Elon Musk has called out Canadian Prime Minister Justin Trudeau for planning to regulate and censor free speech among Canadian citizens. “Trudeau is trying to crush free speech in Canada. Shameful,” Musk noted.
Trudeau is trying to crush free speech in Canada. Shameful. https://t.co/oHFFvyBGxu
— Elon Musk (@elonmusk) October 1, 2023
Musk’s harsh words came as a reaction to a post by Glenn Greenwald, which stated, “The Canadian government, armed with one of the world’s most repressive online censorship schemes, announces that all ‘online streaming services that offer podcasts’ must formally register with the government to permit regulatory controls…”
Greenwald’s words were no exaggeration. The Canadian Radio-television and Telecommunications Commission has published a new plan to regulate more media — potentially even at the levels of everyday users and their opinions.
Many agreed with Musk, including Jeffrey A. Tucker, who stated, “They really are trying to end free speech.”
They really are trying to end free speech
— Jeffrey A Tucker (@jeffreyatucker) October 1, 2023
Trudeau has been hard at work crushing free speech and freedom of expression in Canada for awhile now.
Remember Trudeau’s internet censorship bill, C-11, that became law earlier this year? Even Google criticized it. It subjects digital content creators to regulation by the…
— Julia 🇺🇸 (@Jules31415) October 1, 2023
Others questioned why Musk took issue with regulatory agencies adapting to the times the same way that network television and radio have been monitored for years.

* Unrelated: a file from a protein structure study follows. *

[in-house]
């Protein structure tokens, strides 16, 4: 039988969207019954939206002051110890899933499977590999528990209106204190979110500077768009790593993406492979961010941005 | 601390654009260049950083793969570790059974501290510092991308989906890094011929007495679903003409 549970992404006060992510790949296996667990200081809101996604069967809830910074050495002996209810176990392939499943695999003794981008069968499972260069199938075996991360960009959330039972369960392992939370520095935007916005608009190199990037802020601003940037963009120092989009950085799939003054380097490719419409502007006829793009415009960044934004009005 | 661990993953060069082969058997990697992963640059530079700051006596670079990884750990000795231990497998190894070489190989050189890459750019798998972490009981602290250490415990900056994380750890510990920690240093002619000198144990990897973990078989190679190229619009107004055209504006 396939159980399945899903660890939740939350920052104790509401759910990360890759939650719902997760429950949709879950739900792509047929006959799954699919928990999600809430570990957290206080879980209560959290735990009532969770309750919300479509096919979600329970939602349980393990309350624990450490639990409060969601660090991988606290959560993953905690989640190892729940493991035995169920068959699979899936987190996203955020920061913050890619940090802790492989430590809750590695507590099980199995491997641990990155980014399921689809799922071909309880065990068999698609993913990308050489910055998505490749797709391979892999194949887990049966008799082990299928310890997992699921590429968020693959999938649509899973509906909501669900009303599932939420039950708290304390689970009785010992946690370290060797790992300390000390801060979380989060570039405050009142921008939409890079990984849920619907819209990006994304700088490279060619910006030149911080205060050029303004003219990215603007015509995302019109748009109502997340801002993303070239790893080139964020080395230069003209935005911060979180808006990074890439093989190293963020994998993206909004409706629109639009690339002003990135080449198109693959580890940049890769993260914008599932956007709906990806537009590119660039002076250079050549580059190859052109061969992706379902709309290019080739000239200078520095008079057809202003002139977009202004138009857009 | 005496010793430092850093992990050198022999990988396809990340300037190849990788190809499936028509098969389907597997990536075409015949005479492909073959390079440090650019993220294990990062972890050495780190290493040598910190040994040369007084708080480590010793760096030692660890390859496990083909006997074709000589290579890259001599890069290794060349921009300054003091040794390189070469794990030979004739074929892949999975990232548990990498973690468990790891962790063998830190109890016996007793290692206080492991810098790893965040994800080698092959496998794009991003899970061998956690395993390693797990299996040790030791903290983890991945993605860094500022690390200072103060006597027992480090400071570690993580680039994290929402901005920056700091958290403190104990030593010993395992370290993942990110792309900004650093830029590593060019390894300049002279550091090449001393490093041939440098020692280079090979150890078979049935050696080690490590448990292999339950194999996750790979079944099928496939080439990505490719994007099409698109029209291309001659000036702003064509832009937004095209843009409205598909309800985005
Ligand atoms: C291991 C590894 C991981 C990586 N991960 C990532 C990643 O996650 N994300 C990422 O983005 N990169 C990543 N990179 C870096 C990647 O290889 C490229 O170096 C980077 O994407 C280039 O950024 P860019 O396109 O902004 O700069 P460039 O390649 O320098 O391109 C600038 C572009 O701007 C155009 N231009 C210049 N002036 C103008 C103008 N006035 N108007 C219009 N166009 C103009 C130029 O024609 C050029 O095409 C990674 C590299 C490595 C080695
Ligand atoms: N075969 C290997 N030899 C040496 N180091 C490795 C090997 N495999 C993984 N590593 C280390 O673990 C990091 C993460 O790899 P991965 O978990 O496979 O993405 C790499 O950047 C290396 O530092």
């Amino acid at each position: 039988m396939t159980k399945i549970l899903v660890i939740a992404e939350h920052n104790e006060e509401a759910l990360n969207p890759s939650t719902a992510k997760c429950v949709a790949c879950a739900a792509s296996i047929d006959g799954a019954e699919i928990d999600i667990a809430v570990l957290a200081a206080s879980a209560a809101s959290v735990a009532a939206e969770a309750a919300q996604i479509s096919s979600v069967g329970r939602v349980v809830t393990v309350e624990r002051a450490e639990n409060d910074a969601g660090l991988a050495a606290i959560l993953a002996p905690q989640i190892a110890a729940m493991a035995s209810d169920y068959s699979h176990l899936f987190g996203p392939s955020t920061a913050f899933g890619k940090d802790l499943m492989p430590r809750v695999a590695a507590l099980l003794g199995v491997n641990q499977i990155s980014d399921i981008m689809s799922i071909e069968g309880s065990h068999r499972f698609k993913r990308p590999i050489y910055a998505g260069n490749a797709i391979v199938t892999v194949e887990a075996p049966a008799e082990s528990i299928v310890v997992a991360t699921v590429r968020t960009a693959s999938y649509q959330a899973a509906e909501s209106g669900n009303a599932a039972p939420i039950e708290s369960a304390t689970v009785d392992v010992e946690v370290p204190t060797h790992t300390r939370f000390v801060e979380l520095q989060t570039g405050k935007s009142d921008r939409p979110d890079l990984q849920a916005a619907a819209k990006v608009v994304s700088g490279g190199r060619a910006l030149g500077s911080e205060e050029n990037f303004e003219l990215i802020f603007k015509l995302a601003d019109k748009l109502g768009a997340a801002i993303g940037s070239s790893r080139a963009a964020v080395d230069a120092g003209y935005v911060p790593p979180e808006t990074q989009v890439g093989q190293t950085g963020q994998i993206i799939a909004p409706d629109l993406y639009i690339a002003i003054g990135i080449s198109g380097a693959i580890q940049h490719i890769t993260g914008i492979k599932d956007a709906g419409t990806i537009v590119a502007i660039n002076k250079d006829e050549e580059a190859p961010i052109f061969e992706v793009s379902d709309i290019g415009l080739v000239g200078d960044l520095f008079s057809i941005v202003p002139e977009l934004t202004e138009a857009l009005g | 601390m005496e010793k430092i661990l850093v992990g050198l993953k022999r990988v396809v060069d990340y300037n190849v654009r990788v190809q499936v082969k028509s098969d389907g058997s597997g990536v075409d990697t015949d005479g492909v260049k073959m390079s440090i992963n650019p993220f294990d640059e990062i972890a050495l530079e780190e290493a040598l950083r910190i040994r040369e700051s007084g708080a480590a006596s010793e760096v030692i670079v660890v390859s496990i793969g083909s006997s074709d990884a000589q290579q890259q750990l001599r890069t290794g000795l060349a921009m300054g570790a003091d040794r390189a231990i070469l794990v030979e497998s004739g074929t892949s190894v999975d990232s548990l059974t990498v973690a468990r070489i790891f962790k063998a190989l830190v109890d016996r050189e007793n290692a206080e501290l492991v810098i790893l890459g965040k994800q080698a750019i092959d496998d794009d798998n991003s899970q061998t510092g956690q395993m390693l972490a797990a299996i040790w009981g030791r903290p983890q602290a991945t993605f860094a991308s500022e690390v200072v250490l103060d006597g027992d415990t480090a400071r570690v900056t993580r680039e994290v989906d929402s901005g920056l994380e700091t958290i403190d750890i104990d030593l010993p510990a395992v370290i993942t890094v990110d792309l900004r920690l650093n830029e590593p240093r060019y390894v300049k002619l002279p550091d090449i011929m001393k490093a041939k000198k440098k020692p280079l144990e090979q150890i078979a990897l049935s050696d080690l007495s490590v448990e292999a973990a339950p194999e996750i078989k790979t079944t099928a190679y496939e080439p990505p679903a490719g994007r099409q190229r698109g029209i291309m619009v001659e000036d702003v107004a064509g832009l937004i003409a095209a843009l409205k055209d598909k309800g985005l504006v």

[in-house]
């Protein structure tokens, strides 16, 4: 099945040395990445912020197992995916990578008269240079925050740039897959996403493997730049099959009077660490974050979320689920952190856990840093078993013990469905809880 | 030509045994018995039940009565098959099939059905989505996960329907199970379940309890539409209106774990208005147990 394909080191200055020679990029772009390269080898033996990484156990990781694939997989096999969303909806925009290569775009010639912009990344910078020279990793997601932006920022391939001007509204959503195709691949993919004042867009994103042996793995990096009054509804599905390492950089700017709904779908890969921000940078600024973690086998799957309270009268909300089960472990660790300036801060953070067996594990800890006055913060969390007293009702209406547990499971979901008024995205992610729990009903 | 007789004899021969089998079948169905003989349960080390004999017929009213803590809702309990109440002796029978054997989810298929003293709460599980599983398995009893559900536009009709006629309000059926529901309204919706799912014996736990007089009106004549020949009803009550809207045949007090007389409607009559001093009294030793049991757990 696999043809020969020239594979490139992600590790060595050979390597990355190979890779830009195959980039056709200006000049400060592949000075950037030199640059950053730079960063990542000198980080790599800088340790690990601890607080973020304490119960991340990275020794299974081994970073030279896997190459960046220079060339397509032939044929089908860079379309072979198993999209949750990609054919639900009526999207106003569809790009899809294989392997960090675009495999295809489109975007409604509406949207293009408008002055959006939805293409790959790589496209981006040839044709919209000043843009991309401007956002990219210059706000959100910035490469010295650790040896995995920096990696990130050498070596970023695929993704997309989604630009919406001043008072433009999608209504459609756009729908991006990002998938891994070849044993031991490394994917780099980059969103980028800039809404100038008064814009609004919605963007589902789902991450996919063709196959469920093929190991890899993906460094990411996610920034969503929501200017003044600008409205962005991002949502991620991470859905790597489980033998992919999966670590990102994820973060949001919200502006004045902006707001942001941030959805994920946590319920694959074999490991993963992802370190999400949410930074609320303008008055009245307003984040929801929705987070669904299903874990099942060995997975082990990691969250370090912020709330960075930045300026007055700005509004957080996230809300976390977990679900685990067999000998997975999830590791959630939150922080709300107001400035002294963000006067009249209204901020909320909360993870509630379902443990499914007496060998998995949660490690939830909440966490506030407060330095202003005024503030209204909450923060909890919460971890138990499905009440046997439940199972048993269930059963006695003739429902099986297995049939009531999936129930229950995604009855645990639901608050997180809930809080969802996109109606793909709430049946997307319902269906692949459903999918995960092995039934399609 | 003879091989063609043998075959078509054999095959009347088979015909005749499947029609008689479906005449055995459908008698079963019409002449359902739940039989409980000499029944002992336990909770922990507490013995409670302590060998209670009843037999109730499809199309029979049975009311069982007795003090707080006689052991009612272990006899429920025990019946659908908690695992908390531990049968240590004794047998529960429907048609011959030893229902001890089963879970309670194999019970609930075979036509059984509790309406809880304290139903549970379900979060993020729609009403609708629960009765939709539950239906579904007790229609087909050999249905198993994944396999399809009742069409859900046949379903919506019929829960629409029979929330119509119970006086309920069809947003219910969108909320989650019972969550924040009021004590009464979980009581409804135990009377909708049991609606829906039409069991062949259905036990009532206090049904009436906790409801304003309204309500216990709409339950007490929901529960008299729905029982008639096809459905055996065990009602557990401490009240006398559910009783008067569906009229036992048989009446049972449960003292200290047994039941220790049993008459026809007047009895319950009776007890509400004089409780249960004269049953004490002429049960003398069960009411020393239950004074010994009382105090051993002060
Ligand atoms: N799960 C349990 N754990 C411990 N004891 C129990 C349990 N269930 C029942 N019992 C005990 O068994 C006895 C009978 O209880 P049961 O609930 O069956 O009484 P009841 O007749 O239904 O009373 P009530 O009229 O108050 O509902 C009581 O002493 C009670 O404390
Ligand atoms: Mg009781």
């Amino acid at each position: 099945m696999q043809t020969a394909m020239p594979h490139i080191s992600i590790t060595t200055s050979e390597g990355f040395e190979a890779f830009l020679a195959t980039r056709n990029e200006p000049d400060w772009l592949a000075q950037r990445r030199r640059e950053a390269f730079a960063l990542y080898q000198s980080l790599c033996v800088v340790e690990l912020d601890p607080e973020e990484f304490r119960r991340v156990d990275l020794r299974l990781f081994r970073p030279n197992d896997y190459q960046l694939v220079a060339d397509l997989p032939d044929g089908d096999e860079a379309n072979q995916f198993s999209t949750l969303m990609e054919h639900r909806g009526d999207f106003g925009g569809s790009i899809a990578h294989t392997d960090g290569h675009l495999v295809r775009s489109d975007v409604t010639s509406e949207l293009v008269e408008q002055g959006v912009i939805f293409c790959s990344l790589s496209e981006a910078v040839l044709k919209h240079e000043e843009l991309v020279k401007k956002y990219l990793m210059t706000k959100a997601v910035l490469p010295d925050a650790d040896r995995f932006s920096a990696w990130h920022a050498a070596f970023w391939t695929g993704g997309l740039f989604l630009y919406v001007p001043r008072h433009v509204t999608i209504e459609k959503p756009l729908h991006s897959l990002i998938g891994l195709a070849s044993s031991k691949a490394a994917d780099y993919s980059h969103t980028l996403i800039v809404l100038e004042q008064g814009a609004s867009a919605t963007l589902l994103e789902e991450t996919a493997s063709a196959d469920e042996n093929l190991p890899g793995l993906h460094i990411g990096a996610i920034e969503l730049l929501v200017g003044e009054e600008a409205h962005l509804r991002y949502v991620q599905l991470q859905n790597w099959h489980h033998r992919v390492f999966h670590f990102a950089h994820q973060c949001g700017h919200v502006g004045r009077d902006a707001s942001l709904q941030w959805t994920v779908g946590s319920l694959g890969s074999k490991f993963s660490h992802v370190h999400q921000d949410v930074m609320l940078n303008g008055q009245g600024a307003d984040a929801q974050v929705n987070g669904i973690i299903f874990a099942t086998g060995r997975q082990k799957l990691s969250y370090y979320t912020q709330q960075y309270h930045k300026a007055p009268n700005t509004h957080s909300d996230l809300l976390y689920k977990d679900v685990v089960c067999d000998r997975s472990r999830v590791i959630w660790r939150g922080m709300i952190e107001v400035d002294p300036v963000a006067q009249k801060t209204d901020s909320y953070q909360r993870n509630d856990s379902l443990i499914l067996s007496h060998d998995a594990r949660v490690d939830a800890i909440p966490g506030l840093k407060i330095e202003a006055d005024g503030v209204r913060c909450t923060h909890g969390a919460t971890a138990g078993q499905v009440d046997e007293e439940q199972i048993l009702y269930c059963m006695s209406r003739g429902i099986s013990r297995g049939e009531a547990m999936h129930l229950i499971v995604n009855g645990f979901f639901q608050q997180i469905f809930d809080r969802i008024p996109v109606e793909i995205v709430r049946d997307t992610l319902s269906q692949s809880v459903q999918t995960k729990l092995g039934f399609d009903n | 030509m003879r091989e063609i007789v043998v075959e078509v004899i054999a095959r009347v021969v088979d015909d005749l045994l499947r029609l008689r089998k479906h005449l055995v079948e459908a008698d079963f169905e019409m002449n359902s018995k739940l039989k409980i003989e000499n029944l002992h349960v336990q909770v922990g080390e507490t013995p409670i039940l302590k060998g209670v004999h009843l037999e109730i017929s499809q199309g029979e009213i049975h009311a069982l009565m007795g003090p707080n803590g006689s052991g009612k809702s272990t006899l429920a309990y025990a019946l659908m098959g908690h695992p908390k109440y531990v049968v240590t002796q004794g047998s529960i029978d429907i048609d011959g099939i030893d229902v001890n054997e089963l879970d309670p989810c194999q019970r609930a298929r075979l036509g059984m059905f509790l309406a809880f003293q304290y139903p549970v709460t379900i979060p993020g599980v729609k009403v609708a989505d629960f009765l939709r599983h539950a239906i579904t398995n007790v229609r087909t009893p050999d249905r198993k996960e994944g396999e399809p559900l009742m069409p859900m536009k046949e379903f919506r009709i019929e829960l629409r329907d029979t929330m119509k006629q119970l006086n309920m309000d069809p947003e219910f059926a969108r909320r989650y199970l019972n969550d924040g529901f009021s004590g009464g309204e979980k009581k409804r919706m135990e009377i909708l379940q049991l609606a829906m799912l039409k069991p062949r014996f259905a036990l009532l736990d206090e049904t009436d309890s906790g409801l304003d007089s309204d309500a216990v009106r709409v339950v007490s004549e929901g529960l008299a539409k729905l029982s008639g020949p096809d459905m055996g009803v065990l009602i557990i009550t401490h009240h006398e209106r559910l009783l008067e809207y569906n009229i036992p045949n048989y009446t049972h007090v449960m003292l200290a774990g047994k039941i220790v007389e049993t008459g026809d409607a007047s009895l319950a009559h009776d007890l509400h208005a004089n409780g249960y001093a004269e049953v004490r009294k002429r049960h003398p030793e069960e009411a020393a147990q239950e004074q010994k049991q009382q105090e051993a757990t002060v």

What's the big deal here?
ISPs, TV providers, radio stations, and TV stations, all have to register according to the current rules.
Streaming services wanted to be taken as seriously as the legacy platforms, well it's normal that they have to abide by the same rules.
— Eric Lacasse (@ericlacasse) October 1, 2023
At this time, the new rules would only apply to entities that are making gross sales in excess of $10,000,000. But who knows what the future holds.
For those who are impacted, they’ll have to divulge details about their businesses, as well as complete a registration form with the CRTC by November 28, 2023.
Musk’s platform, X — formerly known as Twitter — is one of many that allow users to host podcasts. On X, they’re called Twitter Spaces. Further regulation by Trudeau will only trickle down to hurt enterprises like X – which has become known for being the free-est digital space for large-scale free speech. Eventually, such regulations could impact smaller businesses trying to make a name for themselves in a saturated market.
Still, censorship is censorship — no matter how much money any business or individual makes.
Currently, only businesses offering podcasts that meet the benchmarks mentioned above will have to abide by the new regulation. Users who merely listen to podcasts will not have to register. Nonetheless, the future is ripe with possibilities where censorship is concerned.